No U.S. forces will move into U.S. Central Command’s area of responsibility — a region that includes the war zones in Afghanistan and Iraq— under a 14-day “stop movement” order issued Friday by the U.S. military command responsible for the Middle East.
“Any troops slated to deploy to CENTCOM’s AOR must first stay in quarantine for 14 days “regardless of where they are coming from,” U.S. Central Command said in its statement, so that [deploying forces] will be cleared for duty upon arrival as a prudent precaution to maintain critical combat and combat support functions,” the order reads.
“The goal is to ensure that units and personnel who arrive in the U.S. Central Command area of responsibility are ready for tasking on arrival, and to ensure that we are not quarantining personnel at locations that will be challenged to support,” CENTCOM’s Capt. William Urban told Defense One.
About 2,600 personnel are now in “self-isolation as a precaution due to travel or other reasons,” the US Defense Department said in a statement Friday. “These individuals are not necessarily sick, but may have been exposed and are doing their due diligence following health preventative measures.” To date, 35 EUCOM personnel have so far tested positive for COVID-19.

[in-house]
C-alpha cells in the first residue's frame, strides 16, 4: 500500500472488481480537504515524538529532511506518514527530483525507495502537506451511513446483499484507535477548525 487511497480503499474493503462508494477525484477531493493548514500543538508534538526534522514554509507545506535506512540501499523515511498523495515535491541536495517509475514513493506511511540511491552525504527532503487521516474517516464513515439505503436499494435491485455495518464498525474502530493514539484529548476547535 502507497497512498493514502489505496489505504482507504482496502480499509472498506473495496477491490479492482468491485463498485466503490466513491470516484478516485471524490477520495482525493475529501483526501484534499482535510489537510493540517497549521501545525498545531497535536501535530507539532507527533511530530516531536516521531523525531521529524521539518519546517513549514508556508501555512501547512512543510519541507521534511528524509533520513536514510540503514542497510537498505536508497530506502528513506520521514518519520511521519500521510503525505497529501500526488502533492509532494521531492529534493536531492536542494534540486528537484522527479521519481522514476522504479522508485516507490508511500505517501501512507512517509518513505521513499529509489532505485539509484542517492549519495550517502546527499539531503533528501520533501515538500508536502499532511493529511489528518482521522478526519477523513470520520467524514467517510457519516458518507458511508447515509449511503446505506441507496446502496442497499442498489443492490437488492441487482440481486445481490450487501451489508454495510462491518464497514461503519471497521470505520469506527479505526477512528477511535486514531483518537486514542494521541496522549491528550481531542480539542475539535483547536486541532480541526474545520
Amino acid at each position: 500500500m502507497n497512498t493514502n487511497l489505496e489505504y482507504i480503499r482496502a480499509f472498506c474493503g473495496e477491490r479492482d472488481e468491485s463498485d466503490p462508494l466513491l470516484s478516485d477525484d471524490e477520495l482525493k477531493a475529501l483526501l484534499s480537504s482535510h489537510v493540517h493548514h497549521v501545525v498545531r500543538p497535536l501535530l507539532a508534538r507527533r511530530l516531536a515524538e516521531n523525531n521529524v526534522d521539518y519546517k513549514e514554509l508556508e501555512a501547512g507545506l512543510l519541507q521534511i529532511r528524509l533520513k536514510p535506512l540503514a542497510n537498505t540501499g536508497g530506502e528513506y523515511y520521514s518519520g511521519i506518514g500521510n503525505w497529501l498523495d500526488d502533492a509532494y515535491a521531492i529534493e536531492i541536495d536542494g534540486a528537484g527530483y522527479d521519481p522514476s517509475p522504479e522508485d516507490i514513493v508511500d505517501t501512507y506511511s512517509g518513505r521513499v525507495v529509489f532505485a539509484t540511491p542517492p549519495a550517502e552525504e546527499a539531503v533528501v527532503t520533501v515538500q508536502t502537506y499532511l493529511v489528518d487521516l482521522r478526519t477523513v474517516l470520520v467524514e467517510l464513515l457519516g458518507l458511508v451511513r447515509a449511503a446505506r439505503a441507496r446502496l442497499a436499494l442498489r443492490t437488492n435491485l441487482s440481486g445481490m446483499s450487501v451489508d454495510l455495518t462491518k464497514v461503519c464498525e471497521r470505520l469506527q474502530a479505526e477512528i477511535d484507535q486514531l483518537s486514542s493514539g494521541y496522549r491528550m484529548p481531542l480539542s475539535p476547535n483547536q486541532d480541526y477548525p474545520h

Coalition training missions, however, have already been altered by coronavirus response efforts, CENTCOM said Friday.
“But critical operations in the U.S. Central Command area of responsibility continue as we adjust and overcome a dynamic environment,” CENTCOM said in its statement.
“Some of the functions of the counter-ISIS campaign can [still] be carried out by smaller, more agile and lower visibility special forces who can ‘commute to the fight’ from larger bases,” said Michael Knights, an Iraq analyst at the Washington Institute. But “unless the Iraqi security forces are protecting our forward bases from militia attacks, they are too exposed to justify the risk.”
As for White House’s efforts to salvage a peace deal for Afghanistan, CENTCOM’s stop-movement and quarantine orders are “not expected to delay the drawdown in forces from Afghanistan as part of the U.S. agreement with the Taliban,” the combatant command said.